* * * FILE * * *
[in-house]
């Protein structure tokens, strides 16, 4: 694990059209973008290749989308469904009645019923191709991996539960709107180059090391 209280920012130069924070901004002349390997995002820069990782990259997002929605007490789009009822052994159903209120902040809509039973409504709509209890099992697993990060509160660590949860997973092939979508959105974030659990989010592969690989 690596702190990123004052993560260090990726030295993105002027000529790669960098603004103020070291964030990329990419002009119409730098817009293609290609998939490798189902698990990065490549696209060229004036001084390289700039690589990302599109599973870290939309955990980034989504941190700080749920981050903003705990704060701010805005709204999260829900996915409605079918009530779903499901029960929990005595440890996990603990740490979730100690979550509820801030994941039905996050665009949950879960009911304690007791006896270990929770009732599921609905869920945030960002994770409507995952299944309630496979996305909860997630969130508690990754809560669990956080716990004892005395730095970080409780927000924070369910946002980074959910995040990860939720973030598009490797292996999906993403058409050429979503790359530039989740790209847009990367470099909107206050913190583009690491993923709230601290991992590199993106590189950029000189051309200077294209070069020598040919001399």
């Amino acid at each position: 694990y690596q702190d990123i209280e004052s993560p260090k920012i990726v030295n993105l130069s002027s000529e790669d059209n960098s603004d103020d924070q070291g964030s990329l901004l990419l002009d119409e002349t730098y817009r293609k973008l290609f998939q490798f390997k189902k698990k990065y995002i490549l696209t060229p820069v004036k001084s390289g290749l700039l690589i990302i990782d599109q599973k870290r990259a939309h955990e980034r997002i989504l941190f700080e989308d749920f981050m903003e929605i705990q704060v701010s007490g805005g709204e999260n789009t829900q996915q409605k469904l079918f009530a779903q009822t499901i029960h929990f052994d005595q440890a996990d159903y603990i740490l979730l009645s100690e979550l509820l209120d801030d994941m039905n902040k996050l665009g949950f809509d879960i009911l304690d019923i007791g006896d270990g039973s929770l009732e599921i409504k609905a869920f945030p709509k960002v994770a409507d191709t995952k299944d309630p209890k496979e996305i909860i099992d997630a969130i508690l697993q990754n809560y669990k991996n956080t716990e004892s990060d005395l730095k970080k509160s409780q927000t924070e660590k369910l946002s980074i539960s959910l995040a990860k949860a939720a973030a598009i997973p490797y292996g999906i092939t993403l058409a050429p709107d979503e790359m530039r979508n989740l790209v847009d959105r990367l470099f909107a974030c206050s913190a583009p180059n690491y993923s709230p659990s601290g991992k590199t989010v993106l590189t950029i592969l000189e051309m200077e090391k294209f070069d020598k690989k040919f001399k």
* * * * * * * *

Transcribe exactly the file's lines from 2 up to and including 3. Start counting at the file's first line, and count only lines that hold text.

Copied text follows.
């Protein structure tokens, strides 16, 4: 694990059209973008290749989308469904009645019923191709991996539960709107180059090391 209280920012130069924070901004002349390997995002820069990782990259997002929605007490789009009822052994159903209120902040809509039973409504709509209890099992697993990060509160660590949860997973092939979508959105974030659990989010592969690989 690596702190990123004052993560260090990726030295993105002027000529790669960098603004103020070291964030990329990419002009119409730098817009293609290609998939490798189902698990990065490549696209060229004036001084390289700039690589990302599109599973870290939309955990980034989504941190700080749920981050903003705990704060701010805005709204999260829900996915409605079918009530779903499901029960929990005595440890996990603990740490979730100690979550509820801030994941039905996050665009949950879960009911304690007791006896270990929770009732599921609905869920945030960002994770409507995952299944309630496979996305909860997630969130508690990754809560669990956080716990004892005395730095970080409780927000924070369910946002980074959910995040990860939720973030598009490797292996999906993403058409050429979503790359530039989740790209847009990367470099909107206050913190583009690491993923709230601290991992590199993106590189950029000189051309200077294209070069020598040919001399």
């Amino acid at each position: 694990y690596q702190d990123i209280e004052s993560p260090k920012i990726v030295n993105l130069s002027s000529e790669d059209n960098s603004d103020d924070q070291g964030s990329l901004l990419l002009d119409e002349t730098y817009r293609k973008l290609f998939q490798f390997k189902k698990k990065y995002i490549l696209t060229p820069v004036k001084s390289g290749l700039l690589i990302i990782d599109q599973k870290r990259a939309h955990e980034r997002i989504l941190f700080e989308d749920f981050m903003e929605i705990q704060v701010s007490g805005g709204e999260n789009t829900q996915q409605k469904l079918f009530a779903q009822t499901i029960h929990f052994d005595q440890a996990d159903y603990i740490l979730l009645s100690e979550l509820l209120d801030d994941m039905n902040k996050l665009g949950f809509d879960i009911l304690d019923i007791g006896d270990g039973s929770l009732e599921i409504k609905a869920f945030p709509k960002v994770a409507d191709t995952k299944d309630p209890k496979e996305i909860i099992d997630a969130i508690l697993q990754n809560y669990k991996n956080t716990e004892s990060d005395l730095k970080k509160s409780q927000t924070e660590k369910l946002s980074i539960s959910l995040a990860k949860a939720a973030a598009i997973p490797y292996g999906i092939t993403l058409a050429p709107d979503e790359m530039r979508n989740l790209v847009d959105r990367l470099f909107a974030c206050s913190a583009p180059n690491y993923s709230p659990s601290g991992k590199t989010v993106l590189t950029i592969l000189e051309m200077e090391k294209f070069d020598k690989k040919f001399k």